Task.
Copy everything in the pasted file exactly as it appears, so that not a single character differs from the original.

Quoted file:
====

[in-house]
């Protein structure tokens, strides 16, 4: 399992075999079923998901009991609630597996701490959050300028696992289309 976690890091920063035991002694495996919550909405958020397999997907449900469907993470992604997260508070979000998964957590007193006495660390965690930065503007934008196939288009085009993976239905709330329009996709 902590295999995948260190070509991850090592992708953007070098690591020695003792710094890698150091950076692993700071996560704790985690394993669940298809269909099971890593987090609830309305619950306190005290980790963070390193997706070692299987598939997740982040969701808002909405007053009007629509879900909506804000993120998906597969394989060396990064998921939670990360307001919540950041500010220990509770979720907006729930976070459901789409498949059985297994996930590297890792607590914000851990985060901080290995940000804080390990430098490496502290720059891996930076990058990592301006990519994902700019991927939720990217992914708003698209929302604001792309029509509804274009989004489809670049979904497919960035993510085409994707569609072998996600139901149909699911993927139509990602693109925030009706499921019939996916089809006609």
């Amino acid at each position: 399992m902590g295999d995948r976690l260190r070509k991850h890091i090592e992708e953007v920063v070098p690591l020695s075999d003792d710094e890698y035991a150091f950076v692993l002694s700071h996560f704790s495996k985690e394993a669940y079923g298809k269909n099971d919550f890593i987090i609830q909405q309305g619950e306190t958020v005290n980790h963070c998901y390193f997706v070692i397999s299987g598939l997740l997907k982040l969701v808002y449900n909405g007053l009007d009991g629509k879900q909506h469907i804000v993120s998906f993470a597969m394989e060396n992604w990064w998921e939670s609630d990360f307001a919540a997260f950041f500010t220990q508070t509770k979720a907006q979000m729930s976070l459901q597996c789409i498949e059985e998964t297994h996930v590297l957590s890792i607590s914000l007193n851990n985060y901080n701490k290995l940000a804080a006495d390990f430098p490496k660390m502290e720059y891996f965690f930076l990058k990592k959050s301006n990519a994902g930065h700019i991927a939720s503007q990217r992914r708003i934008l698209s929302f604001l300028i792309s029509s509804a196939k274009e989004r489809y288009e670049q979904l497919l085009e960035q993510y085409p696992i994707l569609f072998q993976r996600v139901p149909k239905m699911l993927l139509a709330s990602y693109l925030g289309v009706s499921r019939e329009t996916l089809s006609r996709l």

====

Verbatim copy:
[in-house]
């Protein structure tokens, strides 16, 4: 399992075999079923998901009991609630597996701490959050300028696992289309 976690890091920063035991002694495996919550909405958020397999997907449900469907993470992604997260508070979000998964957590007193006495660390965690930065503007934008196939288009085009993976239905709330329009996709 902590295999995948260190070509991850090592992708953007070098690591020695003792710094890698150091950076692993700071996560704790985690394993669940298809269909099971890593987090609830309305619950306190005290980790963070390193997706070692299987598939997740982040969701808002909405007053009007629509879900909506804000993120998906597969394989060396990064998921939670990360307001919540950041500010220990509770979720907006729930976070459901789409498949059985297994996930590297890792607590914000851990985060901080290995940000804080390990430098490496502290720059891996930076990058990592301006990519994902700019991927939720990217992914708003698209929302604001792309029509509804274009989004489809670049979904497919960035993510085409994707569609072998996600139901149909699911993927139509990602693109925030009706499921019939996916089809006609």
């Amino acid at each position: 399992m902590g295999d995948r976690l260190r070509k991850h890091i090592e992708e953007v920063v070098p690591l020695s075999d003792d710094e890698y035991a150091f950076v692993l002694s700071h996560f704790s495996k985690e394993a669940y079923g298809k269909n099971d919550f890593i987090i609830q909405q309305g619950e306190t958020v005290n980790h963070c998901y390193f997706v070692i397999s299987g598939l997740l997907k982040l969701v808002y449900n909405g007053l009007d009991g629509k879900q909506h469907i804000v993120s998906f993470a597969m394989e060396n992604w990064w998921e939670s609630d990360f307001a919540a997260f950041f500010t220990q508070t509770k979720a907006q979000m729930s976070l459901q597996c789409i498949e059985e998964t297994h996930v590297l957590s890792i607590s914000l007193n851990n985060y901080n701490k290995l940000a804080a006495d390990f430098p490496k660390m502290e720059y891996f965690f930076l990058k990592k959050s301006n990519a994902g930065h700019i991927a939720s503007q990217r992914r708003i934008l698209s929302f604001l300028i792309s029509s509804a196939k274009e989004r489809y288009e670049q979904l497919l085009e960035q993510y085409p696992i994707l569609f072998q993976r996600v139901p149909k239905m699911l993927l139509a709330s990602y693109l925030g289309v009706s499921r019939e329009t996916l089809s006609r996709l």